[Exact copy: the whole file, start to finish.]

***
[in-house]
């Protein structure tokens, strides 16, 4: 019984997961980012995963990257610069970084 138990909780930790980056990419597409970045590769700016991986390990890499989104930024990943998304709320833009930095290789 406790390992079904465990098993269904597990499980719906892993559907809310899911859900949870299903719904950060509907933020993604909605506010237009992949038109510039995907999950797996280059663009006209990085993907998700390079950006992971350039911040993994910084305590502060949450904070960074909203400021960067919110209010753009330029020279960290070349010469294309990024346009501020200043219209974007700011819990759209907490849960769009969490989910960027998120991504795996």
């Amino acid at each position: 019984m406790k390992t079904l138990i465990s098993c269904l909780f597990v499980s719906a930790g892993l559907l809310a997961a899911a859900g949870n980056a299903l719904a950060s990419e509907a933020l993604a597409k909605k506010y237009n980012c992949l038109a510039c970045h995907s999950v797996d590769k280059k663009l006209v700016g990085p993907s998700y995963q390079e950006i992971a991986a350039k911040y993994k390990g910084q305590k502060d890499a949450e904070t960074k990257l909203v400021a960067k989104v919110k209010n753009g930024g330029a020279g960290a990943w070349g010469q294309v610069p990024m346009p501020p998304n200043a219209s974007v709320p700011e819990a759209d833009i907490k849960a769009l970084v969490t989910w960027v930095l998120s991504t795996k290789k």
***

[in-house]
């Protein structure tokens, strides 16, 4: 019984997961980012995963990257610069970084 138990909780930790980056990419597409970045590769700016991986390990890499989104930024990943998304709320833009930095290789 406790390992079904465990098993269904597990499980719906892993559907809310899911859900949870299903719904950060509907933020993604909605506010237009992949038109510039995907999950797996280059663009006209990085993907998700390079950006992971350039911040993994910084305590502060949450904070960074909203400021960067919110209010753009330029020279960290070349010469294309990024346009501020200043219209974007700011819990759209907490849960769009969490989910960027998120991504795996």
């Amino acid at each position: 019984m406790k390992t079904l138990i465990s098993c269904l909780f597990v499980s719906a930790g892993l559907l809310a997961a899911a859900g949870n980056a299903l719904a950060s990419e509907a933020l993604a597409k909605k506010y237009n980012c992949l038109a510039c970045h995907s999950v797996d590769k280059k663009l006209v700016g990085p993907s998700y995963q390079e950006i992971a991986a350039k911040y993994k390990g910084q305590k502060d890499a949450e904070t960074k990257l909203v400021a960067k989104v919110k209010n753009g930024g330029a020279g960290a990943w070349g010469q294309v610069p990024m346009p501020p998304n200043a219209s974007v709320p700011e819990a759209d833009i907490k849960a769009l970084v969490t989910w960027v930095l998120s991504t795996k290789k």